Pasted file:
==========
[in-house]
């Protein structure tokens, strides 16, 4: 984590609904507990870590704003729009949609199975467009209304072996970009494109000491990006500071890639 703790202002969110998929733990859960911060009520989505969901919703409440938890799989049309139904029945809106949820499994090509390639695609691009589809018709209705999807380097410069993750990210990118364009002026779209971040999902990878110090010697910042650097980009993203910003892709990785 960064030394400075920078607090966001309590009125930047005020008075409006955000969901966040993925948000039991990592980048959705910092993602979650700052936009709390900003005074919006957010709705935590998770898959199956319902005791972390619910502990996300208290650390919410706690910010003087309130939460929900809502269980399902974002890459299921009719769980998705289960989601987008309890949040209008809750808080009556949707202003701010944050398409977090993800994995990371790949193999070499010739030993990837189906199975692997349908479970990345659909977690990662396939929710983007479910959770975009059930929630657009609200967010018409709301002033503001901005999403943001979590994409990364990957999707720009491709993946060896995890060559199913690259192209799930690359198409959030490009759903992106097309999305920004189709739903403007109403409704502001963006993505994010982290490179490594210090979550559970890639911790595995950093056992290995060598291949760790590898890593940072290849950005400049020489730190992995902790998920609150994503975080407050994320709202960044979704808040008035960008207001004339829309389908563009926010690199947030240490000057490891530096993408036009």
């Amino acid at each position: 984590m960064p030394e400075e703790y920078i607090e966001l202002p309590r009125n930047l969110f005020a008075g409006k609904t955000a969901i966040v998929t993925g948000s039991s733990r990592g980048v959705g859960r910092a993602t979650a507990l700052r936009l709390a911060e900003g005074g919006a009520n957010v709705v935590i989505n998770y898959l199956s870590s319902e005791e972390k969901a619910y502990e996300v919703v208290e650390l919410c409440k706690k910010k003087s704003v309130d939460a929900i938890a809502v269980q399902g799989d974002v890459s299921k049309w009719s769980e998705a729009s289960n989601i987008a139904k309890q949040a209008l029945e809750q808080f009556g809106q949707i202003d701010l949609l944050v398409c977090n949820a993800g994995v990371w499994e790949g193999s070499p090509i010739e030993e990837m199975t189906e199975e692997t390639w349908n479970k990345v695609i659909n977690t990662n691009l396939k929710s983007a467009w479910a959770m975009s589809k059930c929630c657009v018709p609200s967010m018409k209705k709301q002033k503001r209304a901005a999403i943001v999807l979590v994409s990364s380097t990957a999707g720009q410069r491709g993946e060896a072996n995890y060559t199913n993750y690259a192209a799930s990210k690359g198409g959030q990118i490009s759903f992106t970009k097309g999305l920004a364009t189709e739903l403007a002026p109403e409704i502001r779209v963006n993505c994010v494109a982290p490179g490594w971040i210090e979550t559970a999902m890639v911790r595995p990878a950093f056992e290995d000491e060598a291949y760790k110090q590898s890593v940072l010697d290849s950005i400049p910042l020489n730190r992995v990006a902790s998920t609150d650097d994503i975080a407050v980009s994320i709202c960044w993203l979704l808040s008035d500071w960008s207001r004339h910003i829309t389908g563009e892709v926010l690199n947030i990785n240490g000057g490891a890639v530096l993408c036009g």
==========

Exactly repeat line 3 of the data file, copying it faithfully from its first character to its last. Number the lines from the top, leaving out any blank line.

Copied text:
């Amino acid at each position: 984590m960064p030394e400075e703790y920078i607090e966001l202002p309590r009125n930047l969110f005020a008075g409006k609904t955000a969901i966040v998929t993925g948000s039991s733990r990592g980048v959705g859960r910092a993602t979650a507990l700052r936009l709390a911060e900003g005074g919006a009520n957010v709705v935590i989505n998770y898959l199956s870590s319902e005791e972390k969901a619910y502990e996300v919703v208290e650390l919410c409440k706690k910010k003087s704003v309130d939460a929900i938890a809502v269980q399902g799989d974002v890459s299921k049309w009719s769980e998705a729009s289960n989601i987008a139904k309890q949040a209008l029945e809750q808080f009556g809106q949707i202003d701010l949609l944050v398409c977090n949820a993800g994995v990371w499994e790949g193999s070499p090509i010739e030993e990837m199975t189906e199975e692997t390639w349908n479970k990345v695609i659909n977690t990662n691009l396939k929710s983007a467009w479910a959770m975009s589809k059930c929630c657009v018709p609200s967010m018409k209705k709301q002033k503001r209304a901005a999403i943001v999807l979590v994409s990364s380097t990957a999707g720009q410069r491709g993946e060896a072996n995890y060559t199913n993750y690259a192209a799930s990210k690359g198409g959030q990118i490009s759903f992106t970009k097309g999305l920004a364009t189709e739903l403007a002026p109403e409704i502001r779209v963006n993505c994010v494109a982290p490179g490594w971040i210090e979550t559970a999902m890639v911790r595995p990878a950093f056992e290995d000491e060598a291949y760790k110090q590898s890593v940072l010697d290849s950005i400049p910042l020489n730190r992995v990006a902790s998920t609150d650097d994503i975080a407050v980009s994320i709202c960044w993203l979704l808040s008035d500071w960008s207001r004339h910003i829309t389908g563009e892709v926010l690199n947030i990785n240490g000057g490891a890639v530096l993408c036009g």